3. (2.) Al Horford, Atlanta Hawks — 2010-11 stats: 73 GP, 35.7 MPG, 15.6 PPG, 3.6 APG, 9.5 RPG, 0.8 SPG, 1.0 BPG, .557 FG%, .500 3P%, .798 FT%, 20.9 PER

Like Stoudemire, he’s a man stuck between two positions. Unlike Stoudemire, Hawks fans never feel cheated by his defensive and rebounding efforts even though he’s usually undersized compared to his counterpart. There are signs the grind of banging against the big dudes is wearing him down, however — he only has four double-digit rebounding performances in his last 15 games.

2. (4.) Andrew Bynum, Los Angeles Lakers — 2010-11 stats: 51 GP, 27.8 MPG, 11.6 PPG, 1.4 APG, 9.5 RPG, 0.3 SPG, 2.0 BPG, .576 FG%, .000 3P%, .662 FT%, 21.6 PER

Beast mode: Activate! Bynum’s been OK since the All-Star break, I guess. I mean, as long as averages of 11.9 points, 13.0 rebounds, 2.4 blocks and 61 percent shooting are the kind of numbers you like to see from your center. I happen to be one of those people, as you might have figured. Bynum is a problem for every team the Lakers face and if there’s an “X-Factor” in these playoffs, he’s it.

1. (1.) Dwight Howard, Orlando Magic — 2010-11 stats: 76 GP, 37.8 MPG, 23.1 PPG, 2.6 APG, 14.1 RPG, 1.3 SPG, 2.4 BPG, FG%, 3P%, FT%, 26.1 PER

Here’s an argument I haven’t heard or read anywhere else regarding the increasingly contentious MVP debate: Is there a bigger gap between the best and second-best player at his position than there is between Dwight Howard and whoever you deem to be next on your list of centers? I’m not saying it should necessarily factor into the MVP decision, but I think it’s worth noting the likely team impact of replacing a particular player with anyone else who plays his position.

Comments (19)

  1. I understand the reasoning behind your comments on Brook Lopez, but I’m not sure I agree. He’s clearly a gifted scorer and should be able to keep that up for quite a while. However, I find the fact that he’s such an inconsistent, and at times awful, rebounder to be very troubling. Either you’re into it and bust your ass on the boards, or you’re not. Guys rarely improve as rebounders.

    I’d feel better about his future if he were hitting the boards like crazy but struggling to score.

  2. Derrick rose and noah would make the magic contenders, but i doubt the same is true about the bulls, howard and jameer.

  3. Alright, here’s how it is. Dwight Howard SHOULD be the number one NBA MVP candidate, with LeBron James 2nd, and Derrick Rose third. Take D-12 off the Magic. They are a bunch of three-point shooting, offensively minded players with no inside presence. He allows them to even get their open 3 point looks because they can play inside out, and most teams need to double or foul him to stop him. LeBron off the Heat. No supporting cast, wade cannot carry that particular group and Chris Bosh sure as hell can’t carry that team. Lebron is essentially their point guard, their leading scorer and without him they are middle of the pack in the East at best, probably going nowhere in the playoffs. Take Rose off of the Bulls. They are a defensive minded team, correct? Their bench is among the best defensive 2nd units in the league. The Bulls have Boozer, Noah, Deng, and multiple other role players that can go off on any particular night. Kurt Thomas, yes Kurt Thomas, led them in scoring on one night. Rose is the key to that offence succeeding, but they could still be a top 4 team in the east, because of thier strong defense. The award is most VALUABLE, and i think that Dwight HOward menas the most to his team of the three leading candidates. On a side not, kobe bryant shouldn’t even be in the running for mvp because he has the best supporting cast of any of the stars. kobe haters rejoice…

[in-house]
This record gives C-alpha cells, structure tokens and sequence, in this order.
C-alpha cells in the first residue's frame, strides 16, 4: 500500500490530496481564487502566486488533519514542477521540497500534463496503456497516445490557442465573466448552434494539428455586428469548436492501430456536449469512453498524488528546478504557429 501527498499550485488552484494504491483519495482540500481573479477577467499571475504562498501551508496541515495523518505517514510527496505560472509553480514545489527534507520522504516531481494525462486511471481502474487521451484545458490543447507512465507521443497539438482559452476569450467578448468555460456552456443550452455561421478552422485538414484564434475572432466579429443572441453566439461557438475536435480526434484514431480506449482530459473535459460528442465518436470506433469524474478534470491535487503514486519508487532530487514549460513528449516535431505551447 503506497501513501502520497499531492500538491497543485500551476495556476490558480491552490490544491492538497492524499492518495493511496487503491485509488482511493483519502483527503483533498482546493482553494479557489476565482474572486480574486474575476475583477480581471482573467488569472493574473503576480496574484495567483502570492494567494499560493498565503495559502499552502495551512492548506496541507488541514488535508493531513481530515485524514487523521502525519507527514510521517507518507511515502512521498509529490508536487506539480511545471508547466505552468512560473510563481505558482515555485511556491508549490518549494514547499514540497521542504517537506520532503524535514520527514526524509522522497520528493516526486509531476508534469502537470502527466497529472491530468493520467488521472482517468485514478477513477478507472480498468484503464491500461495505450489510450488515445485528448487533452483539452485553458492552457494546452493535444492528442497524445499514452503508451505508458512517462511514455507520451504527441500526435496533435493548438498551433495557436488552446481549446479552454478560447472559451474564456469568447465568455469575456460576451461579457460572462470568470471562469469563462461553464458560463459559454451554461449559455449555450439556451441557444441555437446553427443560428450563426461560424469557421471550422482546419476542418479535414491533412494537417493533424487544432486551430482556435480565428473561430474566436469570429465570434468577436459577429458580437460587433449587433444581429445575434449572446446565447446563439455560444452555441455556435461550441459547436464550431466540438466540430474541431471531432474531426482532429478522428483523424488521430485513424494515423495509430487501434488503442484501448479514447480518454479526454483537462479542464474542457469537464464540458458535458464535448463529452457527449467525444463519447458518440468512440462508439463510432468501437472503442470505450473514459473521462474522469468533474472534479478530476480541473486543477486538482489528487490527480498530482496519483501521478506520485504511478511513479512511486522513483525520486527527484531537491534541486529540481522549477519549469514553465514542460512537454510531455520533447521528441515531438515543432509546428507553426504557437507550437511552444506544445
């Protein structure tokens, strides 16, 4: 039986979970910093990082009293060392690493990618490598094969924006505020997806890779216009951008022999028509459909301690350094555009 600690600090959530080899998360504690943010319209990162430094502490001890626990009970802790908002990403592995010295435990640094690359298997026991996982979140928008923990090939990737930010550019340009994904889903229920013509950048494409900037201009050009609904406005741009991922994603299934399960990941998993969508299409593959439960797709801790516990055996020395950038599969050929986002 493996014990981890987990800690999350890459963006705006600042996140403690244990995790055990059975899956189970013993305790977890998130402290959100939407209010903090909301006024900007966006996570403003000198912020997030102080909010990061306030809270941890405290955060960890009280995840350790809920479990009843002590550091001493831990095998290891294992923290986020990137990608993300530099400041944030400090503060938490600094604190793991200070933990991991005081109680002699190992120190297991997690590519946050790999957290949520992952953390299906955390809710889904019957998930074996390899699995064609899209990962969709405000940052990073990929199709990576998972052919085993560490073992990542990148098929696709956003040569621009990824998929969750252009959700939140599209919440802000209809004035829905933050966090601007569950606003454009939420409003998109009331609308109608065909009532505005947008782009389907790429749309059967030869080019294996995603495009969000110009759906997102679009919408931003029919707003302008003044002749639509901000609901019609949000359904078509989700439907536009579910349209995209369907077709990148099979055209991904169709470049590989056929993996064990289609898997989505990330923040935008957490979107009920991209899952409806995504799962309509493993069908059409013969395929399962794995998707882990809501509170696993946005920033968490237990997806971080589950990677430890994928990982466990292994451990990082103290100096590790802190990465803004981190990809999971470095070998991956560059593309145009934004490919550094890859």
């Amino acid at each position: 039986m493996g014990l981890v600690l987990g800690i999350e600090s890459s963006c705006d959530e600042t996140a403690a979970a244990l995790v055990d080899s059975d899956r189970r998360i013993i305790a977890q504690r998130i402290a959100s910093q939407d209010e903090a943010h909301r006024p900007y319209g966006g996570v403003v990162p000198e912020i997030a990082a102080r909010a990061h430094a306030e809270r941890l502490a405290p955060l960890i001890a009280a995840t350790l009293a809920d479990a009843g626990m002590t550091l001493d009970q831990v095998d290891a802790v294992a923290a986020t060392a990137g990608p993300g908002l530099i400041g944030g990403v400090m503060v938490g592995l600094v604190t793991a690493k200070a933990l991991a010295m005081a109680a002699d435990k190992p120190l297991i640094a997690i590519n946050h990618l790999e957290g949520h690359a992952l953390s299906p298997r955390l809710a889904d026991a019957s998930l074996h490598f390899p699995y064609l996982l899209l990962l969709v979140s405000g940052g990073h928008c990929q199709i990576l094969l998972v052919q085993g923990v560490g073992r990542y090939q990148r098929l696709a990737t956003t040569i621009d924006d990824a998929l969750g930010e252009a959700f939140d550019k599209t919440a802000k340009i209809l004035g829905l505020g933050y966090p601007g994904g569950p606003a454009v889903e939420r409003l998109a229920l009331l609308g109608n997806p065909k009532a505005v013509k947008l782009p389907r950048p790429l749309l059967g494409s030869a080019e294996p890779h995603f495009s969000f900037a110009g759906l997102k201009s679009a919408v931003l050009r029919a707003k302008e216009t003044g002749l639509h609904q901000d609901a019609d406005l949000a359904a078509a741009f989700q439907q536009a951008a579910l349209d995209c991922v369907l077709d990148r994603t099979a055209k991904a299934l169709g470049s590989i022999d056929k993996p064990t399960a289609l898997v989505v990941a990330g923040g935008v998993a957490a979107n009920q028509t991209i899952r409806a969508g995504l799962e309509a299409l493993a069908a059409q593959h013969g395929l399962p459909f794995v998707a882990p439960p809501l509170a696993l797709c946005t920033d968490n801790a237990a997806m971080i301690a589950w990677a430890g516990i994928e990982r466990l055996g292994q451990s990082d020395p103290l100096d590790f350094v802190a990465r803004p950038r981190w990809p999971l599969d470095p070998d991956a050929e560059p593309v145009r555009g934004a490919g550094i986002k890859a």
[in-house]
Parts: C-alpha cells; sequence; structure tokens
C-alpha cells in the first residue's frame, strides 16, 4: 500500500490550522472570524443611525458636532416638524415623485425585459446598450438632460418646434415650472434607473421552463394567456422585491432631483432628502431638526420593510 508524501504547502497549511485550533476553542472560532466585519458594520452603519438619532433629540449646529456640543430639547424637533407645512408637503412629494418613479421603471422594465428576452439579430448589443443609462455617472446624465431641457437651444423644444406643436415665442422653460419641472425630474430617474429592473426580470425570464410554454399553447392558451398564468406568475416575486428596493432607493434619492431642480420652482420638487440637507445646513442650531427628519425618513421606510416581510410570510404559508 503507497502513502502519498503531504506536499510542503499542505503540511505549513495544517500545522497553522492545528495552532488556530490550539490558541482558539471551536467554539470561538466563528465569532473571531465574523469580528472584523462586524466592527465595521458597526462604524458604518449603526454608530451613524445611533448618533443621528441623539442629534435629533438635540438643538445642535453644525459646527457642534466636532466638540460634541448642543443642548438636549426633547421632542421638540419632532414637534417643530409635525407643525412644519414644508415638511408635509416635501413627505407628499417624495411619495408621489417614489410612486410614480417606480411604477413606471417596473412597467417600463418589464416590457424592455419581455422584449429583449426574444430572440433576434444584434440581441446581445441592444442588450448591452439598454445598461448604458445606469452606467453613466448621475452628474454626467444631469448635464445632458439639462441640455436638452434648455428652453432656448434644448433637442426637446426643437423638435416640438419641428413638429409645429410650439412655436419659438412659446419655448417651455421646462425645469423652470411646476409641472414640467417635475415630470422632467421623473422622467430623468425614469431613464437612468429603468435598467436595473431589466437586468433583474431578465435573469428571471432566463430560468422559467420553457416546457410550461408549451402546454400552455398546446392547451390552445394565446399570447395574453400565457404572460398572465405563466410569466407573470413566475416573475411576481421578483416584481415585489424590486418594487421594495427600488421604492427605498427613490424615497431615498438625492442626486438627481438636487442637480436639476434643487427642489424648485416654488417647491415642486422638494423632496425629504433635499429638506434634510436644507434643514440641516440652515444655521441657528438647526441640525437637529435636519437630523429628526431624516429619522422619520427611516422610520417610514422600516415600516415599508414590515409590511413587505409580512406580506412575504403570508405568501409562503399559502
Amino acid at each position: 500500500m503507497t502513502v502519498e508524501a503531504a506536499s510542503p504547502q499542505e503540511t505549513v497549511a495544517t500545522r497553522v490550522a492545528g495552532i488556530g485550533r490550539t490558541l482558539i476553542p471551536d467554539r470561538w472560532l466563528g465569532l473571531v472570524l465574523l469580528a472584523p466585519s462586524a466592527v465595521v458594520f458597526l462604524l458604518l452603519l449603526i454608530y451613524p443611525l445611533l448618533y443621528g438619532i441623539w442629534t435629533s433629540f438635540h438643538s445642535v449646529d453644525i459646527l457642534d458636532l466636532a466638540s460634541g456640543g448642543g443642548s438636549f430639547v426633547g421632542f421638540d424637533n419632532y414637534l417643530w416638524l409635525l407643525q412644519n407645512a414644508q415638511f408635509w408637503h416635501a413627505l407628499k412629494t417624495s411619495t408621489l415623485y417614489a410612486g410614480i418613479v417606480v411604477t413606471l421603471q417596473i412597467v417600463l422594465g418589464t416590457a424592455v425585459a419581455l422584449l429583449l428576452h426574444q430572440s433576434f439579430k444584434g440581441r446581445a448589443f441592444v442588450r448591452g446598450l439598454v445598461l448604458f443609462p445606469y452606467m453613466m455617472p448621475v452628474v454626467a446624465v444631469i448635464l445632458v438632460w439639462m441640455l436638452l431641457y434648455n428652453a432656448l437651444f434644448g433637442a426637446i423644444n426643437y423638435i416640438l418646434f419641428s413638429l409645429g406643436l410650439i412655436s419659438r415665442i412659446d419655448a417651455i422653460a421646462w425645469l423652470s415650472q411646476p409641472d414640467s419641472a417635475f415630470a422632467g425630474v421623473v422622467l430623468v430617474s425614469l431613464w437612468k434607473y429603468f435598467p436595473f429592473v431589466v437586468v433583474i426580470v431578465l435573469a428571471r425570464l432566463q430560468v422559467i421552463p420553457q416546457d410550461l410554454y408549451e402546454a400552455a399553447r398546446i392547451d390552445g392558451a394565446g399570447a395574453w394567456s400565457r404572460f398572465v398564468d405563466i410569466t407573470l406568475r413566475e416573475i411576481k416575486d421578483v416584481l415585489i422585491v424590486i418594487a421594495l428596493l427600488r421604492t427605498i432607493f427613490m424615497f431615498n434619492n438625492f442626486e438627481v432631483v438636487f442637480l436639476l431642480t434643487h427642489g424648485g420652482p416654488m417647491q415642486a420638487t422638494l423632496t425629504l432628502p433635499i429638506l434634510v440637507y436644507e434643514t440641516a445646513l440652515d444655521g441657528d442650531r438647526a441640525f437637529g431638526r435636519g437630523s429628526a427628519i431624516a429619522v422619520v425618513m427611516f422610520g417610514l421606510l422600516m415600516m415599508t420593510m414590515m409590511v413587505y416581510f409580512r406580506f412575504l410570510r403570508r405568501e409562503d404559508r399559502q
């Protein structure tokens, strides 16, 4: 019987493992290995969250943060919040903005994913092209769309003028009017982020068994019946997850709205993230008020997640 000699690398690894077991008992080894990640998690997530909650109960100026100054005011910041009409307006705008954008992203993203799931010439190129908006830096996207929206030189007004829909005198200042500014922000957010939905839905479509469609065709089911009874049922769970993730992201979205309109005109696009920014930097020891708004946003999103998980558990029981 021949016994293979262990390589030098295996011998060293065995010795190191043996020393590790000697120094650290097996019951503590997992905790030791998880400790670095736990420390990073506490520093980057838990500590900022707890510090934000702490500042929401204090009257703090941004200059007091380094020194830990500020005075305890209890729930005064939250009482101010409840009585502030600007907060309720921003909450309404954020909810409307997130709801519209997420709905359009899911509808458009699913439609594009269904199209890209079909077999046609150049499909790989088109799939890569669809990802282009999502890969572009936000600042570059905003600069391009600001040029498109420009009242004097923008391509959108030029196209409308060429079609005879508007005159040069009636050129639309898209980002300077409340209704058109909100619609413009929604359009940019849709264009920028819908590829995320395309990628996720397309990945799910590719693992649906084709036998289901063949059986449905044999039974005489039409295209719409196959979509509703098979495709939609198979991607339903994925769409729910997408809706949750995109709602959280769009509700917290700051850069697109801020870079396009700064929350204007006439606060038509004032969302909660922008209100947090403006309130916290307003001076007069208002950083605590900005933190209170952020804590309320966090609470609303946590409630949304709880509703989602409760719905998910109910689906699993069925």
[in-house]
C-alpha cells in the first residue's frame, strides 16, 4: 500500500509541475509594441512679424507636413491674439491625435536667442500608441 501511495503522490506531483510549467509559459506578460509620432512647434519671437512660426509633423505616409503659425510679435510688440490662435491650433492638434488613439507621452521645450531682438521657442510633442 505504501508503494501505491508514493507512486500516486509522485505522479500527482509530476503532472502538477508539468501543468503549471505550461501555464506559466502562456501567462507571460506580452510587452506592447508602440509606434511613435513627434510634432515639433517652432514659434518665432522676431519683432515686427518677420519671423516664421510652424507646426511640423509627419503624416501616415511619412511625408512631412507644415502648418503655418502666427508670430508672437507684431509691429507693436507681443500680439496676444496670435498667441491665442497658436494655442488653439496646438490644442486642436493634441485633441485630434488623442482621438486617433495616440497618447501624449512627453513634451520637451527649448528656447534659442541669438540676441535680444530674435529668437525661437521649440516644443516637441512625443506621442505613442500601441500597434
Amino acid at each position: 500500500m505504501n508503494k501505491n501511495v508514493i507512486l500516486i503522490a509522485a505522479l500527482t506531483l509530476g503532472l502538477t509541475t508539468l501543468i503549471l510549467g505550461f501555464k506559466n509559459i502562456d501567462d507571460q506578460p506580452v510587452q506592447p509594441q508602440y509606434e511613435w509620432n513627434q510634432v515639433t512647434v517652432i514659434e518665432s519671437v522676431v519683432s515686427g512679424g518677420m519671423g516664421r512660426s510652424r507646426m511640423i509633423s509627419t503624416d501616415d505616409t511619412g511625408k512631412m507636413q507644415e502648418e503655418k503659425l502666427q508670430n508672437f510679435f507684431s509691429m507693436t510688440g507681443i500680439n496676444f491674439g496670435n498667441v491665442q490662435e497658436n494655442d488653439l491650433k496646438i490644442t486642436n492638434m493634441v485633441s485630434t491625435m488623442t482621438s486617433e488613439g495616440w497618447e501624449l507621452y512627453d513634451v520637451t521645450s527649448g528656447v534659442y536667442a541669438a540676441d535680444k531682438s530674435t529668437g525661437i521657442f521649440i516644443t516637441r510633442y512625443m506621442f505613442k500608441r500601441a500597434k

4. How do you qualify that Millsap is a Below-Average Defender?

  5. Man Bynum is awesome. I’ve liked him since I heard his favorite HS subject was physics, and I think he showed a lot playing hurt in last years finals…the Lakers were wise not to give him up for Bosh.

  6. I’m sorry but A’mare eats Al Horford’s for breakfast. Not even a contest there STAT is far superior.

  7. Bynum is clearly overrated, just look at his stats! Bynum is up at two because of one more blocked shot every 4 to 5 games?

    Bynum 11.6 9.5 2.0
    Noah 11.9 10.8 1.4

    Noah will be top 5 this time next year. Yeah, and Horford above A’mare? That’s ridiculous.

  8. Horford is a way better defender than A’mare. Not even close.

  9. Those of you who feel its absurd that Horford is ranked above Amare – you do understand that there is a defensive component to the position, right? I mean if the question is who is the best offensive center in the league then perhaps Amare may even get the nod over D12. But if the question is who is the best defensive center in the league Amare does not find himself in the top 20. Accordingly, it seems rather logical to place Horford — a top 5 player in both categories — clearly above Amare. Its nice that Amare goes out every night and gets his 20 points but the reason the Knicks are a far worse team then the Magic is that Amare proceeds to allow the opposition guards get to the hole after penetration while he also has trouble guarding his man.

    I’d have Amare behind Joakim as well on my chart. He is a flashy offensive player but that is not what wins games.

  10. How is Kendrick Perkins not on this list?